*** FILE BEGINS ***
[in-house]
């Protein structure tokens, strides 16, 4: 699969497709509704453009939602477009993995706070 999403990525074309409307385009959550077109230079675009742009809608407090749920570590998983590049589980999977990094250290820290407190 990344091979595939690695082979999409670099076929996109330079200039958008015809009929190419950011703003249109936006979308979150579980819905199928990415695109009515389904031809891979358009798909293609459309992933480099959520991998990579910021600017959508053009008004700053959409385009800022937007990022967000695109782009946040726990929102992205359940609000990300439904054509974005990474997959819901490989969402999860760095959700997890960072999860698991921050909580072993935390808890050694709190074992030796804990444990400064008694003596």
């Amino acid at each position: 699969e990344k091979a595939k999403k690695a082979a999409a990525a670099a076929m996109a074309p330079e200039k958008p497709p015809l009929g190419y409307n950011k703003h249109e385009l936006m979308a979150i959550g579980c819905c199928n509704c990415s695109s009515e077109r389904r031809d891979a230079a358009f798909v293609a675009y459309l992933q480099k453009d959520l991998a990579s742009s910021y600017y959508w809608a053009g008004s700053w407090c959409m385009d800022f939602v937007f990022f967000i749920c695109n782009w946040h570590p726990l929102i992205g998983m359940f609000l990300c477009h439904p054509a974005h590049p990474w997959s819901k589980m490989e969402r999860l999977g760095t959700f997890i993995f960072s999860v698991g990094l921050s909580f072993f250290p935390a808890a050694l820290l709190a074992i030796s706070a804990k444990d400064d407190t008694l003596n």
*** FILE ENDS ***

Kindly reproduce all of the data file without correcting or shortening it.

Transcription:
[in-house]
């Protein structure tokens, strides 16, 4: 699969497709509704453009939602477009993995706070 999403990525074309409307385009959550077109230079675009742009809608407090749920570590998983590049589980999977990094250290820290407190 990344091979595939690695082979999409670099076929996109330079200039958008015809009929190419950011703003249109936006979308979150579980819905199928990415695109009515389904031809891979358009798909293609459309992933480099959520991998990579910021600017959508053009008004700053959409385009800022937007990022967000695109782009946040726990929102992205359940609000990300439904054509974005990474997959819901490989969402999860760095959700997890960072999860698991921050909580072993935390808890050694709190074992030796804990444990400064008694003596």
């Amino acid at each position: 699969e990344k091979a595939k999403k690695a082979a999409a990525a670099a076929m996109a074309p330079e200039k958008p497709p015809l009929g190419y409307n950011k703003h249109e385009l936006m979308a979150i959550g579980c819905c199928n509704c990415s695109s009515e077109r389904r031809d891979a230079a358009f798909v293609a675009y459309l992933q480099k453009d959520l991998a990579s742009s910021y600017y959508w809608a053009g008004s700053w407090c959409m385009d800022f939602v937007f990022f967000i749920c695109n782009w946040h570590p726990l929102i992205g998983m359940f609000l990300c477009h439904p054509a974005h590049p990474w997959s819901k589980m490989e969402r999860l999977g760095t959700f997890i993995f960072s999860v698991g990094l921050s909580f072993f250290p935390a808890a050694l820290l709190a074992i030796s706070a804990k444990d400064d407190t008694l003596n």